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History of TV Broadcasting Essay

1950s

During the 1950s, the University of Santo Tomas and Feati University were experimenting with television. UST demonstrated its home-made receiver, while Feati opened an experimental television station two years later. On October 23, 1953, the Alto Broadcasting System (ABS), the forerunner of ABS-CBN, made its first telecast as DZAQ-TV Channel 3. The ABS offices were then located along Roxas Blvd. ABS was owned by Antonio Quirino, brother of former president Elpidio Quirino. Consequently, the first telecast was that of a party at the owner’s residence, earning Elpidio Quirino the honor of being the first Filipino to appear on television. The station operated on a four-hours-a-day schedule (6-10PM), covering only a 50-mile radius. ABS was later sold to the Lopez family, who later transformed it into ABS-CBN By 1957, the Chronicle Broadcasting Network (CBN), owned by the Lopez family, operated two TV stations–DZAQ Channel 3 and DZXL-TV Channel 9.

1960s

By 1960, a third station was in operation, DZBB-TV Channel 7, or, the Republic Broadcasting System. It was owned by Bob Stewart, a long-time American resident in the Philippines who also started with radio in 1950. RBS started with only 25 employees, a surplus transmitter, and two old cameras. During this time, the most popular horror series on Philippine television was Gabi ng Lagim. In 1961, the National Science Development Board was established. It was behind the earliest initiative to use local TV for education, “Education on TV” and “Physics in the Atomic Age.” In 1963, RBS TV Channel-7 Cebu was inaugurated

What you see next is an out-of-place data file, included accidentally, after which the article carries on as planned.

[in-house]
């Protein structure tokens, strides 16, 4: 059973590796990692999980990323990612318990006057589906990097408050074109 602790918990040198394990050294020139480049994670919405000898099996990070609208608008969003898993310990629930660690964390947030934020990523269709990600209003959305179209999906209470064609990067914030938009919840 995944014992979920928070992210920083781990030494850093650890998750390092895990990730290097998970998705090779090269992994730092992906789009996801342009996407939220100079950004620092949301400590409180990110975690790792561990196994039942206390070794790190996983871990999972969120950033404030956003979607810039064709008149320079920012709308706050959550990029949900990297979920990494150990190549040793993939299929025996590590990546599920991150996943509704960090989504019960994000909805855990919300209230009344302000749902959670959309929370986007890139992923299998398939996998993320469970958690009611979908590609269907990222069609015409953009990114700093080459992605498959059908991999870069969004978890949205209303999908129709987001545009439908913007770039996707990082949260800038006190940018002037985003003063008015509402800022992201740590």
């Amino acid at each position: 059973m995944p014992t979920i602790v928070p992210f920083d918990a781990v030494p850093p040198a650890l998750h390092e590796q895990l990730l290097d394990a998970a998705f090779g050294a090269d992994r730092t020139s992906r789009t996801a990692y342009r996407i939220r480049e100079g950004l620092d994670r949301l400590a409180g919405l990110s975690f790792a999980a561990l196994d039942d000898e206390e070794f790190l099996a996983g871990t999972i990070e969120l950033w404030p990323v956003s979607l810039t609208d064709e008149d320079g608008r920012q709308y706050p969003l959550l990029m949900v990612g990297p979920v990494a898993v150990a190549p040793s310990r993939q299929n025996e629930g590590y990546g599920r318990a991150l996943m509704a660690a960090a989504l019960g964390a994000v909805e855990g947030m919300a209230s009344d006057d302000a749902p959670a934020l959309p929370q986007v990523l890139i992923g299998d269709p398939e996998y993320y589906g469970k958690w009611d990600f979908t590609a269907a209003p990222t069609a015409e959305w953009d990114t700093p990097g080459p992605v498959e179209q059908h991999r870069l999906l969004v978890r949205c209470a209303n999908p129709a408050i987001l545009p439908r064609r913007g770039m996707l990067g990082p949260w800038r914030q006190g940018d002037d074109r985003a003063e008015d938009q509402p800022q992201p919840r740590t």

The Metropolitan Educational Association (META), in cooperation with the Ateneo Center for Television Closed Circuit Project, produced television series in physics, Filipino, and the social sciences which were broadcast in selected TV stations and received by participating secondary schools. The META team was headed by Leo Larkin, S.J., with Josefina Patron, Florangel Rosario, Lupita Concio and Maria Paz Diaz as members. The project lasted from 1964 to 1974. By 1966, the number of privately owned TV channels was 18; ABS-CBN was the biggest network by the time Martial Law was declared. By 1968, the daily television content consisted mostly of canned programs; only 10% of programs was locally produced. The same year, ABS-CBN provided Filipinos with a live satellite feed of the Mexico Olympics. Filipino audiences also saw the Apollo 11 landing live in 1969.

1970s

During Martial Law, Ferdinand Marcos ordered the closure of all but three television stations: channels 9 and 13 were eventually controlled by then Ambassador Roberto Benedicto, and Bob Stewart’s Channel 7 was later allowed to operate with limited three-month permits.

ABS-CBN was seized from the Lopez family, and Eugenio Lopez Jr., then president of the network, was imprisoned. In 1973, the Kapisanan ng mga Brodkaster sa Pilipinas (KBP) was organized to provide a mechanism for self-regulation in the broadcast industry.